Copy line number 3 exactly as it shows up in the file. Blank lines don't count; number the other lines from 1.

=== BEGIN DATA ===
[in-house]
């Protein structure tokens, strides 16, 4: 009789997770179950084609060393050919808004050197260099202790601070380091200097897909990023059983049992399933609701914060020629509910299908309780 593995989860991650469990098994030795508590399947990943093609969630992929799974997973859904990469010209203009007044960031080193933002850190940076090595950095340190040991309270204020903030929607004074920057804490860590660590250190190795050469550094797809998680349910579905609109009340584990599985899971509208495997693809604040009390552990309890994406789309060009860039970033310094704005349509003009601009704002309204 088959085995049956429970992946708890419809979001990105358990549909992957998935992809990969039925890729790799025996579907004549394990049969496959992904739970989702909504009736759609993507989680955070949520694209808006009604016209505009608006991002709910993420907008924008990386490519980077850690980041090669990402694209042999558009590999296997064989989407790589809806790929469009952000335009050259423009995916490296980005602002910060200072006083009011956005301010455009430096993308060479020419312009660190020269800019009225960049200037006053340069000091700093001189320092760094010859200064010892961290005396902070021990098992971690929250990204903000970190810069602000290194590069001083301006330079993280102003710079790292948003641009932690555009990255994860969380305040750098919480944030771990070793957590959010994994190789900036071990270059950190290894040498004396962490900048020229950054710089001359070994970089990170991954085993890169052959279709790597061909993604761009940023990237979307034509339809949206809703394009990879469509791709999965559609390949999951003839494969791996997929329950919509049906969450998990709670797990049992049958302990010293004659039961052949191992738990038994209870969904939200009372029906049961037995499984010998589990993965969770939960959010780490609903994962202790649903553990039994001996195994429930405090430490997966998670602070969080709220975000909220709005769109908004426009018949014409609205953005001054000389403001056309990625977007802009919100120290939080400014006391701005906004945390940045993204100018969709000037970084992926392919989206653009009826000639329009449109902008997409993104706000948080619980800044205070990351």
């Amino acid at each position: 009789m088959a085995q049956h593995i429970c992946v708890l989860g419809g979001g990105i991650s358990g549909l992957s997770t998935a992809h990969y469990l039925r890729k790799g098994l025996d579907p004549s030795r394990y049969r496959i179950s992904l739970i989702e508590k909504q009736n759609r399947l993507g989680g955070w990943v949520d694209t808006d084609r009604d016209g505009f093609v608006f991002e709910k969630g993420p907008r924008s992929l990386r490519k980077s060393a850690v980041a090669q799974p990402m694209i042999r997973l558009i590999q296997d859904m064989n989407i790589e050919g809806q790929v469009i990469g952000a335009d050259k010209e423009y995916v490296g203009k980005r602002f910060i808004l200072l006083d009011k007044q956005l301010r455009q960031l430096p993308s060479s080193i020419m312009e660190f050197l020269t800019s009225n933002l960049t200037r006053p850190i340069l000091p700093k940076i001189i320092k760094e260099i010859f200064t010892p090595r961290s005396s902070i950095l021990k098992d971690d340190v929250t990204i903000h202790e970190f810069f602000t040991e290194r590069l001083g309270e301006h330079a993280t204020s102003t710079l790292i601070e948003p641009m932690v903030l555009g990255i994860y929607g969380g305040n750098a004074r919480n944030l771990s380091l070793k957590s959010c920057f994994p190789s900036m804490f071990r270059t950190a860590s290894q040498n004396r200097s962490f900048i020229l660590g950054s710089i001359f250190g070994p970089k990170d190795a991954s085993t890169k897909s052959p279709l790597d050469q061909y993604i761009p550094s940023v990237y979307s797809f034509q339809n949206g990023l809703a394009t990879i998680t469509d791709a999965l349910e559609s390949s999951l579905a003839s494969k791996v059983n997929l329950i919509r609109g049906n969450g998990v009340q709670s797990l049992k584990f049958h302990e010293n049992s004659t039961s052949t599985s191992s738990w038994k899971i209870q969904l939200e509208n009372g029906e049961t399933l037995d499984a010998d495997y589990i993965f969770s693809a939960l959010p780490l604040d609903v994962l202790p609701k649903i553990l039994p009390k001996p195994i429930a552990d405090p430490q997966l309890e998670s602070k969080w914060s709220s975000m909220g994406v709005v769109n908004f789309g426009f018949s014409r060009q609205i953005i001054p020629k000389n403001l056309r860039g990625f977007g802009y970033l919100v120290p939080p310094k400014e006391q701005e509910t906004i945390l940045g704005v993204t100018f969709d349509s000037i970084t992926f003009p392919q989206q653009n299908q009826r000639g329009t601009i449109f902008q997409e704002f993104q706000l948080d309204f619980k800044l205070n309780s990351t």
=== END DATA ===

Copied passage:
């Amino acid at each position: 009789m088959a085995q049956h593995i429970c992946v708890l989860g419809g979001g990105i991650s358990g549909l992957s997770t998935a992809h990969y469990l039925r890729k790799g098994l025996d579907p004549s030795r394990y049969r496959i179950s992904l739970i989702e508590k909504q009736n759609r399947l993507g989680g955070w990943v949520d694209t808006d084609r009604d016209g505009f093609v608006f991002e709910k969630g993420p907008r924008s992929l990386r490519k980077s060393a850690v980041a090669q799974p990402m694209i042999r997973l558009i590999q296997d859904m064989n989407i790589e050919g809806q790929v469009i990469g952000a335009d050259k010209e423009y995916v490296g203009k980005r602002f910060i808004l200072l006083d009011k007044q956005l301010r455009q960031l430096p993308s060479s080193i020419m312009e660190f050197l020269t800019s009225n933002l960049t200037r006053p850190i340069l000091p700093k940076i001189i320092k760094e260099i010859f200064t010892p090595r961290s005396s902070i950095l021990k098992d971690d340190v929250t990204i903000h202790e970190f810069f602000t040991e290194r590069l001083g309270e301006h330079a993280t204020s102003t710079l790292i601070e948003p641009m932690v903030l555009g990255i994860y929607g969380g305040n750098a004074r919480n944030l771990s380091l070793k957590s959010c920057f994994p190789s900036m804490f071990r270059t950190a860590s290894q040498n004396r200097s962490f900048i020229l660590g950054s710089i001359f250190g070994p970089k990170d190795a991954s085993t890169k897909s052959p279709l790597d050469q061909y993604i761009p550094s940023v990237y979307s797809f034509q339809n949206g990023l809703a394009t990879i998680t469509d791709a999965l349910e559609s390949s999951l579905a003839s494969k791996v059983n997929l329950i919509r609109g049906n969450g998990v009340q709670s797990l049992k584990f049958h302990e010293n049992s004659t039961s052949t599985s191992s738990w038994k899971i209870q969904l939200e509208n009372g029906e049961t399933l037995d499984a010998d495997y589990i993965f969770s693809a939960l959010p780490l604040d609903v994962l202790p609701k649903i553990l039994p009390k001996p195994i429930a552990d405090p430490q997966l309890e998670s602070k969080w914060s709220s975000m909220g994406v709005v769109n908004f789309g426009f018949s014409r060009q609205i953005i001054p020629k000389n403001l056309r860039g990625f977007g802009y970033l919100v120290p939080p310094k400014e006391q701005e509910t906004i945390l940045g704005v993204t100018f969709d349509s000037i970084t992926f003009p392919q989206q653009n299908q009826r000639g329009t601009i449109f902008q997409e704002f993104q706000l948080d309204f619980k800044l205070n309780s990351t």